In 1979, the General Assembly of the United Nations adopted the Convention on the Elimination of All Forms of Discrimination against Women (CEDAW). Many describe this as a “Bill of Rights” of sorts for women around the world. Discrimination is defined by the convention as any exclusion, restriction, or distinction made because of sex which would serve to undermine their basic human rights and freedoms. By ensuring that women have equal access to both public and political life, including participating in democratic processes and having a voice in their governance, the convention sought to create a climate of constant progression for women around the world. The convention also took the bold move of taking clear positions on various issues, including upholding a woman’s reproductive rights, reinforcing her ability to change her own nationality or that of her children, and condemning the trafficking of women for any and all purposes.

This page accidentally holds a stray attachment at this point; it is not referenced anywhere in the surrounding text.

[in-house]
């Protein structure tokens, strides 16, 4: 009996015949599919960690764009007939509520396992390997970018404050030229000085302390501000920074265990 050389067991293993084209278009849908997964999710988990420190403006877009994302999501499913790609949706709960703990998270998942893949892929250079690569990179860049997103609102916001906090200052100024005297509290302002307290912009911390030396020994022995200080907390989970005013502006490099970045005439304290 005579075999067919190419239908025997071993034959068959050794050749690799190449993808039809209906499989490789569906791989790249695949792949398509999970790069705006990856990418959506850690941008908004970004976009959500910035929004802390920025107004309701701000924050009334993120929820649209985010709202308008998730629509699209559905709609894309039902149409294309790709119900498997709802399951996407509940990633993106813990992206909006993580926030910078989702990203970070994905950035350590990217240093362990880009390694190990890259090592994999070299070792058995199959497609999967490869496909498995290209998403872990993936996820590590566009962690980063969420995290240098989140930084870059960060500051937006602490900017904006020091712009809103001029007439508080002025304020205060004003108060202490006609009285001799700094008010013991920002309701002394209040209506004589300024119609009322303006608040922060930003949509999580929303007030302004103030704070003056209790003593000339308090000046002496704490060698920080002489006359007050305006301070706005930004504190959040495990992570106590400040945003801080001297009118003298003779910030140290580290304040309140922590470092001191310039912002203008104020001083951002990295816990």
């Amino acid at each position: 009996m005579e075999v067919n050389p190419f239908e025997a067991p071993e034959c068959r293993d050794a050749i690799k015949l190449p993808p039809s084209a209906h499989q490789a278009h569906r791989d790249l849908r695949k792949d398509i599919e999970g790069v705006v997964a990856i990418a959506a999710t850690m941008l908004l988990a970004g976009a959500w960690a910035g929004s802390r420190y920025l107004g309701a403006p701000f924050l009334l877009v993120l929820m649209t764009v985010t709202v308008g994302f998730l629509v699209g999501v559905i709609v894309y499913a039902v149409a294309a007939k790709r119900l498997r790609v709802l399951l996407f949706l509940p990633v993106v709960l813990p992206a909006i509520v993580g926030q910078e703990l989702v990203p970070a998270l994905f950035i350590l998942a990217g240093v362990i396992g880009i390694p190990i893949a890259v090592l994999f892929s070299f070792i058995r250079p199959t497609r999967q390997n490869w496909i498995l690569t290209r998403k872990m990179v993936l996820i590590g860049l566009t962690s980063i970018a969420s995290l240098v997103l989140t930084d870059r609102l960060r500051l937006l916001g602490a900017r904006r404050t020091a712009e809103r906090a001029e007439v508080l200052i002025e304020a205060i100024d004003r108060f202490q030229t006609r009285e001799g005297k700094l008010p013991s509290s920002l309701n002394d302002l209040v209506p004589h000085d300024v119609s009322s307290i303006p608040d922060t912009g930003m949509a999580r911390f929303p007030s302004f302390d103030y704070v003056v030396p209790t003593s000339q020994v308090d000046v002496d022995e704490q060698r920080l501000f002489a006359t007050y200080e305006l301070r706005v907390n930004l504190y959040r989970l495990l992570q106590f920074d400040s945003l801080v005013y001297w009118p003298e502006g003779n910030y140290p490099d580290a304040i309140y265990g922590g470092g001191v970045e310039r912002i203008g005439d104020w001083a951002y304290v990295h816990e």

Member nations that participated in the convention pledged to work toward full gender equality in a variety of ways, including incorporating these foundational principles into their own legal framework through the abolition of any and all discriminatory legislations or protocols; creating legal measures for women to take action against any discriminatory actions; and working to ensure public and private entities alike work to end discriminatory practices within their own nations.